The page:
She also started making more substantial films, They Shoot Horses, Don’t They?
(1969) by Sidney Pollack and Klute (1971) by Alan Pakula with Donald Sutherland.
In April 1970 with Sutherland she embarked on a tour of U. Army bases in the Pacific with the anti-war stage show FTA (Free/Fuck the Army), in July 1972 she visited North Vietnam and she infamously posed for a photograph seated on an anti-aircraft gun, earning the nickname “Hanoi Jane.” In 1973 she married Tom Hayden and had a son, Troy Garity.
In 1976 with her politician husband they founded the grass-roots organization Campaign for Economic Democracy.
Whatever little differences we had around the Vietnam War or earlier, when I was trying to discover my own identity that happened quite a long time ago.
In 1958 Jane studied acting with Lee Strasberg at the Actors studio in Malibu California and in the 1960s embarked on a thriving movie career, starring in films like Tall Story (1960) with Anthony Perkins, Walk on the Wild Side (1962) with Laurence Harvey, Period of Adjustment (1962) by George Roy Hill, Cat Ballou (1965) a comedy western with Lee Marvin, Any Wednesday (1966) with Jason Robards, Barefoot in the Park (1967) with Robert Redford and the campy Barbarella (1968) directed by her French husband Roger Vadim.
In 1969 Fonda, who had been living in Paris, returned to Los Angeles with her baby daughter Vanessa, and became a political activist to oppose the Vietnam War.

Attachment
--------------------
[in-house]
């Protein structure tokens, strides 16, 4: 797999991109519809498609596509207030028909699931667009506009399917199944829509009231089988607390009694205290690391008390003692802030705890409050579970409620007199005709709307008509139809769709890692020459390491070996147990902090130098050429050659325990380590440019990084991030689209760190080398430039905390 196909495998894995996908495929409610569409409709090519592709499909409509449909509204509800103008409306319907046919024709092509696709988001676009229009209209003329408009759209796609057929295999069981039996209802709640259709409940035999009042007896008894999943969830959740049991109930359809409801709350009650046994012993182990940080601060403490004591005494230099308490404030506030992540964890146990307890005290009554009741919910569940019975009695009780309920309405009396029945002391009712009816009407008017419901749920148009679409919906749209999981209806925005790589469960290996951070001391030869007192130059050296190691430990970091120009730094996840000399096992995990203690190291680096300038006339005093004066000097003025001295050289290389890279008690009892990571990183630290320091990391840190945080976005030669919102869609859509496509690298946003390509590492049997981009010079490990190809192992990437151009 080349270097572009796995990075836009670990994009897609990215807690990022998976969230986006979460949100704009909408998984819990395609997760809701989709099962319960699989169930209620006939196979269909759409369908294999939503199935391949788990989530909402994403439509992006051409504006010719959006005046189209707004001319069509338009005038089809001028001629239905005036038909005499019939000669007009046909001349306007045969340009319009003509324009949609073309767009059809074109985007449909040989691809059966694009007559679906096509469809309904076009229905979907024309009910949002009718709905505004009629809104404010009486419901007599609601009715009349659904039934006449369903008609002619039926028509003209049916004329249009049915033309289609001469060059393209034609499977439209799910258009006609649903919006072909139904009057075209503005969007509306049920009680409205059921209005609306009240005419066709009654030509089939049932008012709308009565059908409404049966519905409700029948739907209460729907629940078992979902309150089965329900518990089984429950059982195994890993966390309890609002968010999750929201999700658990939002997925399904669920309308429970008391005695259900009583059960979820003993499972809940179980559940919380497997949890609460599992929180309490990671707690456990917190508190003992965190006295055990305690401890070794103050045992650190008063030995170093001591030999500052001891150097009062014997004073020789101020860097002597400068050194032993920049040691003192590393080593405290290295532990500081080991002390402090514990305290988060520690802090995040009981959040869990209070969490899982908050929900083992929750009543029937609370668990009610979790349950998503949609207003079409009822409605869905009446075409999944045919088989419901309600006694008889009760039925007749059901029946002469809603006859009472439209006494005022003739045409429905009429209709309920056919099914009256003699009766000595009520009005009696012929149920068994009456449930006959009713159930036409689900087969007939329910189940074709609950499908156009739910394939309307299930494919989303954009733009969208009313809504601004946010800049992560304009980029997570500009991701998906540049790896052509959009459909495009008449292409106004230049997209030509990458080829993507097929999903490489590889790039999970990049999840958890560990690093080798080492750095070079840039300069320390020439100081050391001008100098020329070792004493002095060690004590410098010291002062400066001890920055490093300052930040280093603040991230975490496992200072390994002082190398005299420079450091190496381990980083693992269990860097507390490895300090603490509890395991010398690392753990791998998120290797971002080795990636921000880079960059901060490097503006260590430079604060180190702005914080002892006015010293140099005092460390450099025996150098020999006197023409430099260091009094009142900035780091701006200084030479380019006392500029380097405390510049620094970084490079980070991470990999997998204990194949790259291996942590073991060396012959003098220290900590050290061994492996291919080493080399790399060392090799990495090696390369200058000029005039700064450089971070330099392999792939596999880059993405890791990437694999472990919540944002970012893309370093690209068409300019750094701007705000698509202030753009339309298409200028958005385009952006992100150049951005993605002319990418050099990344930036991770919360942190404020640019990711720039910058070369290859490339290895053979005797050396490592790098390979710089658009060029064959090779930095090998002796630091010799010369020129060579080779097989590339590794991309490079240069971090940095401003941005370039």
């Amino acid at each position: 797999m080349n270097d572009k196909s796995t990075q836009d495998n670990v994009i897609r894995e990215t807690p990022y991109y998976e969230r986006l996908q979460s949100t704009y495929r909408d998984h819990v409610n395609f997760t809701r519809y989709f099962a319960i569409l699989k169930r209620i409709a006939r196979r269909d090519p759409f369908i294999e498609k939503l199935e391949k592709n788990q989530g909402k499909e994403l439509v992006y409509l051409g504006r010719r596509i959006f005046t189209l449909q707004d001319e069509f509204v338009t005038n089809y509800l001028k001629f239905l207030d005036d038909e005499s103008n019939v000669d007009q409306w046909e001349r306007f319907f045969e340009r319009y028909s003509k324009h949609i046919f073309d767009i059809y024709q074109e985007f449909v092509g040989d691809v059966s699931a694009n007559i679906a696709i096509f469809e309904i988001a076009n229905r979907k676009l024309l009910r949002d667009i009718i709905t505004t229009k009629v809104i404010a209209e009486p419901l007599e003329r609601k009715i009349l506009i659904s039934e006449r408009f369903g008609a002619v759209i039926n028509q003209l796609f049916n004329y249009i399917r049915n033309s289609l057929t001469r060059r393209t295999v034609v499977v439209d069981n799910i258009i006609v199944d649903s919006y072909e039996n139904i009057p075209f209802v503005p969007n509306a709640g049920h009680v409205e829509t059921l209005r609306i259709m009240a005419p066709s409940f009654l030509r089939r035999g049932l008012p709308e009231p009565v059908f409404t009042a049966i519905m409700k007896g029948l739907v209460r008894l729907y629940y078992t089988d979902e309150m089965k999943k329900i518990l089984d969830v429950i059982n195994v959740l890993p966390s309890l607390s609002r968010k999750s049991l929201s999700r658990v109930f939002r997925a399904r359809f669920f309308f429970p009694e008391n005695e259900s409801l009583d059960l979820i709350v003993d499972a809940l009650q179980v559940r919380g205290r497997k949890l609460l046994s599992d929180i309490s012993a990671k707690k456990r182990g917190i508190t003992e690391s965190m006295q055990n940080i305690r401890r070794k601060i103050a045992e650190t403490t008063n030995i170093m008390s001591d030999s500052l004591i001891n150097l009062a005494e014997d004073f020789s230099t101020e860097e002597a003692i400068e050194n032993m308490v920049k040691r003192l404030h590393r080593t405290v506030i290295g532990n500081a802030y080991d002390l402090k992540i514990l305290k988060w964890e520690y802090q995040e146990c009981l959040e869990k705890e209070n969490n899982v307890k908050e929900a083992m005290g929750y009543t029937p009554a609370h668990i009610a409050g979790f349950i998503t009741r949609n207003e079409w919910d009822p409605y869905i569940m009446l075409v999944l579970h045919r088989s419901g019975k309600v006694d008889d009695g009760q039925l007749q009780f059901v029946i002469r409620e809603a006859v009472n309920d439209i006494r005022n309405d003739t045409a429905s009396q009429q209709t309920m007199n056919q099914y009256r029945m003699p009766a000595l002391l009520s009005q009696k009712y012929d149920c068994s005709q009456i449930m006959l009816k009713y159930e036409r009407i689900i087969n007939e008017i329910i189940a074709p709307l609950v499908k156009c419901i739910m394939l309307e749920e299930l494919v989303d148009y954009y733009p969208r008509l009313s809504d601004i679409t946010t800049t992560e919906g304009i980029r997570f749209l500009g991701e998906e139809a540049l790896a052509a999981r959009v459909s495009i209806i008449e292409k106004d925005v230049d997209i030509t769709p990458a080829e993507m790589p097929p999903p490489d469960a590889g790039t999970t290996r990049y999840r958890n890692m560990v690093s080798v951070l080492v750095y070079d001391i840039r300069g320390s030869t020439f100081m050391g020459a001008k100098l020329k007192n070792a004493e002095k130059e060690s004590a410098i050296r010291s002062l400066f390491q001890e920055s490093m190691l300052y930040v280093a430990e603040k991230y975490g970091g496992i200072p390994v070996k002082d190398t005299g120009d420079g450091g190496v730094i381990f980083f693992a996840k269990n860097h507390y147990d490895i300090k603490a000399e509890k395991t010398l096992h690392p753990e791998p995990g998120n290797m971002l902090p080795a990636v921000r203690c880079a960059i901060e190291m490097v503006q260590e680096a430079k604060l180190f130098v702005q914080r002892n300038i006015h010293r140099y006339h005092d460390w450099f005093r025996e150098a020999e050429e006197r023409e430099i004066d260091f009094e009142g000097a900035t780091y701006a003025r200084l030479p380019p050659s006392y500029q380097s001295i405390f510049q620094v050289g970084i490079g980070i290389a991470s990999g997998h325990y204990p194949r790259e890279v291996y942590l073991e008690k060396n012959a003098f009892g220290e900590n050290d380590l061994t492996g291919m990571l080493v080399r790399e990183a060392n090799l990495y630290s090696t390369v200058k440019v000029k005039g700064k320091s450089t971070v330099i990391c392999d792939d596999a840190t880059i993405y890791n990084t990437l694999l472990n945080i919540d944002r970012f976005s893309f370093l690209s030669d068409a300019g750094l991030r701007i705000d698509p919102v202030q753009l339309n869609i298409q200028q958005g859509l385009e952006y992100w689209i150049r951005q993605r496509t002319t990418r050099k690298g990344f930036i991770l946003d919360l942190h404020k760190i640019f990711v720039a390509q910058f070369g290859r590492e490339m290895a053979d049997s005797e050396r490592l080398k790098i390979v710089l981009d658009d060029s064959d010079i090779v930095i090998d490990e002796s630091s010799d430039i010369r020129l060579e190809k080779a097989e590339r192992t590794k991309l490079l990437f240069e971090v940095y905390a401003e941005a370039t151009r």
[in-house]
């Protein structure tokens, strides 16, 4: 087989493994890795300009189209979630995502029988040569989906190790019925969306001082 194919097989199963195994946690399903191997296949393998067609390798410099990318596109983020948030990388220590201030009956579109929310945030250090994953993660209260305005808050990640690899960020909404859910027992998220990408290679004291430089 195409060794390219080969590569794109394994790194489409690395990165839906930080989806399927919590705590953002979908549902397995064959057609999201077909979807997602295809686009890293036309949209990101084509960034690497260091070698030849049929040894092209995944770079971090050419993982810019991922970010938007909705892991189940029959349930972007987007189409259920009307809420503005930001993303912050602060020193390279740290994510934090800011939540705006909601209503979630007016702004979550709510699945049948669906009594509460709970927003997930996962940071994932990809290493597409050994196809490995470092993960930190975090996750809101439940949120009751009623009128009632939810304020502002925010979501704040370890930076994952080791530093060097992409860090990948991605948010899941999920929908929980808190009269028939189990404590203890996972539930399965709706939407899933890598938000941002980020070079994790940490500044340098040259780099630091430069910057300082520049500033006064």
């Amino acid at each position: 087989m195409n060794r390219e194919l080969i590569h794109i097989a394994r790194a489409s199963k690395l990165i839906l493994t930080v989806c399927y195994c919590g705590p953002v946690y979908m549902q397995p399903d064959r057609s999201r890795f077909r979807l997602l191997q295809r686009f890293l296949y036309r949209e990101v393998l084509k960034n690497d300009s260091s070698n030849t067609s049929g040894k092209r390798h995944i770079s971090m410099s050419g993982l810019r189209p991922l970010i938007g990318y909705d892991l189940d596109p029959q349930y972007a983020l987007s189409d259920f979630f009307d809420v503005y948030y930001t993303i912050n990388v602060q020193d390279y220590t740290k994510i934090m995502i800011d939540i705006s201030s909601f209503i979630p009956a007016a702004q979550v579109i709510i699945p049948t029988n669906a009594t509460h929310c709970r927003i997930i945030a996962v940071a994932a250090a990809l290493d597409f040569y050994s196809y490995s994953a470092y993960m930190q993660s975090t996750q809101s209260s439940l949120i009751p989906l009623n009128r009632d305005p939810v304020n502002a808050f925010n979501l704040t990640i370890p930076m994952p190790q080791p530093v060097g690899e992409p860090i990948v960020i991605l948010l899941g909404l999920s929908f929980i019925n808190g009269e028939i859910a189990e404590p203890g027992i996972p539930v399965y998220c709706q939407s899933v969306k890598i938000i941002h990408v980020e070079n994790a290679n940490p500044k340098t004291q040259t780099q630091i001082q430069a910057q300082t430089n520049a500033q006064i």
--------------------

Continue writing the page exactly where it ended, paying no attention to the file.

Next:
In the last film produced by IFC, On Golden Pond (1981) by Mark Rydell with Katherine Hepburn and Henry Fonda, Jane was able to explore the complicated relationship she had with her father, after her mother’s suicide when she was 12, and his marriage to a younger wife.
Their first film was Coming Home (1978) by Hal Hasby with Jon Voight and Bruce Dern, which dramatized the emotional costs of the Vietnam War, then The China Syndrome (1979) by James Bridges with Jack Lemmon and Michael Douglas, about the corporate cover-up of problems at a nuclear power plant, Nine to Five (1980) with Lily Tomlin and Dolly Parton, a comedy about working women overthrowing their sexist boss, and Rollover (1981) by Alan Pakula with Kris Kristofferson, exposing the structure of international finance.
She also made two modern westerns, Comes a Horseman (1978) by Alan Pakula with James Caan and The Electric Horseman (1979) by Sidney Pollack with Robert Redford.
Interviewed by the journalists of the Hollywood Foreign Press in 1985, Jane Fonda attributed her political commitment to her father’s influence: “I was always brought up to stand up for the underdog, to try to use whatever abilities, skills, talent, power I had to help people who were disenfranchised.
My father always believed that in his innermost self, and because I loved him, I took that on.” In 1977 Fonda made the comedy Fun With Dick and Jane with George Segal and played Lillian Hellman in Julia by Fred Zinneman with Vanessa Redgrave; then, wanting more control over the roles she played, she started a production company, IPC Films, with her partner Bruce Gilbert.
Jane Fonda was born Lady Jayne Seymour Fonda on December 21, 1937 in New York.She grew up in Beverly Hills with her movie star father Henry Fonda, so it was perhaps inevitable that she and her younger brother Peter would become actors.